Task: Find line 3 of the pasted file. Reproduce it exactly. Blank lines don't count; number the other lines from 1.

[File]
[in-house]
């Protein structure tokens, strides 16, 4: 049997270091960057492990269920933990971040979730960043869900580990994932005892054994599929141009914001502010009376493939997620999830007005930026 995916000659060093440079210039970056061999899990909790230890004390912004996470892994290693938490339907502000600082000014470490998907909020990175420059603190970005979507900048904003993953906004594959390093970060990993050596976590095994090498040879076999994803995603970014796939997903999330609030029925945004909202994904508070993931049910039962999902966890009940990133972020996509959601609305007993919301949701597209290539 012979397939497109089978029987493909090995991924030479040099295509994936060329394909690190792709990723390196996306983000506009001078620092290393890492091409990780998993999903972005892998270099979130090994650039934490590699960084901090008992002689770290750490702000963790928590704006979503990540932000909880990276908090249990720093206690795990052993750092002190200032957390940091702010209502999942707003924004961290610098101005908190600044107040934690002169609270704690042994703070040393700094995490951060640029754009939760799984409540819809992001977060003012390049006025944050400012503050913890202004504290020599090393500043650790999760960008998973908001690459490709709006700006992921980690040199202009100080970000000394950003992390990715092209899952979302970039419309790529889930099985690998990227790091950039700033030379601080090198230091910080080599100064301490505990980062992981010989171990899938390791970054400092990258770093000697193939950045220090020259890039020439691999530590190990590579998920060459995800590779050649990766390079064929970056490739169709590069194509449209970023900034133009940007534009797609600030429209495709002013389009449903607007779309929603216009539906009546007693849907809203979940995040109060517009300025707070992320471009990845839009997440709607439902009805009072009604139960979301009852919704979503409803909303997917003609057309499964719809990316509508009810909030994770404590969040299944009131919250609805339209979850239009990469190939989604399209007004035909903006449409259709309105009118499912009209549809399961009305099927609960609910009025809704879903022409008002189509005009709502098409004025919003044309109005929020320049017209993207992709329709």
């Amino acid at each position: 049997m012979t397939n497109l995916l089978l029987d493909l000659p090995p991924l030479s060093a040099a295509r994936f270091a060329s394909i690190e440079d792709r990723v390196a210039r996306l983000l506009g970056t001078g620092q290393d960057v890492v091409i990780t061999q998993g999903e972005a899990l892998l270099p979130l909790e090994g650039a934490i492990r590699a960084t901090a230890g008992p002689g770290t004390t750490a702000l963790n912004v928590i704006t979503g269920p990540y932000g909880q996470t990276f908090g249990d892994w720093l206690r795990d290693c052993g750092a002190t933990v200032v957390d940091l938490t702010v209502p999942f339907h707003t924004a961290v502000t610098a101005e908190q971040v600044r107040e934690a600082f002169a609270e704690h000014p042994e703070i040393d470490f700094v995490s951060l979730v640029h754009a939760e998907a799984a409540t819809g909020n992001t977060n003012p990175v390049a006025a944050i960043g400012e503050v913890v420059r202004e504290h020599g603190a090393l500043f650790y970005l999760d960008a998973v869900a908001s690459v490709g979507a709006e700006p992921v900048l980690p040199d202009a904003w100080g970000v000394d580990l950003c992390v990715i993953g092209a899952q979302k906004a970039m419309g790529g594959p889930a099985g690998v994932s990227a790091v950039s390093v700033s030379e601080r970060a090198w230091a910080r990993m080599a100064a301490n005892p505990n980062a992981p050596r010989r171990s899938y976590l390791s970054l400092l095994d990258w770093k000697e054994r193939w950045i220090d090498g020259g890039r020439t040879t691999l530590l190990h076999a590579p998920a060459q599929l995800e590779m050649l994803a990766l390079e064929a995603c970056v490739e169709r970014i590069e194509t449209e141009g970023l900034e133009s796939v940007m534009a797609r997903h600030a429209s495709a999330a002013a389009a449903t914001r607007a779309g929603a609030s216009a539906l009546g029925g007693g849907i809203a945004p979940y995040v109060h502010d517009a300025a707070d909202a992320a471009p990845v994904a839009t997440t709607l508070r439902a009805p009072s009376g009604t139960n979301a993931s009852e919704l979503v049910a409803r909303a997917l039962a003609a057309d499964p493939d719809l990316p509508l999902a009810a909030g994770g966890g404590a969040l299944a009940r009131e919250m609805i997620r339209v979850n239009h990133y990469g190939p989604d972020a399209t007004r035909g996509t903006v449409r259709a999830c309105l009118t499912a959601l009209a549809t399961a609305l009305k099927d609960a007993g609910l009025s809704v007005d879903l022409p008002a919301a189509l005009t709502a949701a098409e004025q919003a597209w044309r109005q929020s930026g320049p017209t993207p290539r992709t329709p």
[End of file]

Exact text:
């Amino acid at each position: 049997m012979t397939n497109l995916l089978l029987d493909l000659p090995p991924l030479s060093a040099a295509r994936f270091a060329s394909i690190e440079d792709r990723v390196a210039r996306l983000l506009g970056t001078g620092q290393d960057v890492v091409i990780t061999q998993g999903e972005a899990l892998l270099p979130l909790e090994g650039a934490i492990r590699a960084t901090a230890g008992p002689g770290t004390t750490a702000l963790n912004v928590i704006t979503g269920p990540y932000g909880q996470t990276f908090g249990d892994w720093l206690r795990d290693c052993g750092a002190t933990v200032v957390d940091l938490t702010v209502p999942f339907h707003t924004a961290v502000t610098a101005e908190q971040v600044r107040e934690a600082f002169a609270e704690h000014p042994e703070i040393d470490f700094v995490s951060l979730v640029h754009a939760e998907a799984a409540t819809g909020n992001t977060n003012p990175v390049a006025a944050i960043g400012e503050v913890v420059r202004e504290h020599g603190a090393l500043f650790y970005l999760d960008a998973v869900a908001s690459v490709g979507a709006e700006p992921v900048l980690p040199d202009a904003w100080g970000v000394d580990l950003c992390v990715i993953g092209a899952q979302k906004a970039m419309g790529g594959p889930a099985g690998v994932s990227a790091v950039s390093v700033s030379e601080r970060a090198w230091a910080r990993m080599a100064a301490n005892p505990n980062a992981p050596r010989r171990s899938y976590l390791s970054l400092l095994d990258w770093k000697e054994r193939w950045i220090d090498g020259g890039r020439t040879t691999l530590l190990h076999a590579p998920a060459q599929l995800e590779m050649l994803a990766l390079e064929a995603c970056v490739e169709r970014i590069e194509t449209e141009g970023l900034e133009s796939v940007m534009a797609r997903h600030a429209s495709a999330a002013a389009a449903t914001r607007a779309g929603a609030s216009a539906l009546g029925g007693g849907i809203a945004p979940y995040v109060h502010d517009a300025a707070d909202a992320a471009p990845v994904a839009t997440t709607l508070r439902a009805p009072s009376g009604t139960n979301a993931s009852e919704l979503v049910a409803r909303a997917l039962a003609a057309d499964p493939d719809l990316p509508l999902a009810a909030g994770g966890g404590a969040l299944a009940r009131e919250m609805i997620r339209v979850n239009h990133y990469g190939p989604d972020a399209t007004r035909g996509t903006v449409r259709a999830c309105l009118t499912a959601l009209a549809t399961a609305l009305k099927d609960a007993g609910l009025s809704v007005d879903l022409p008002a919301a189509l005009t709502a949701a098409e004025q919003a597209w044309r109005q929020s930026g320049p017209t993207p290539r992709t329709p």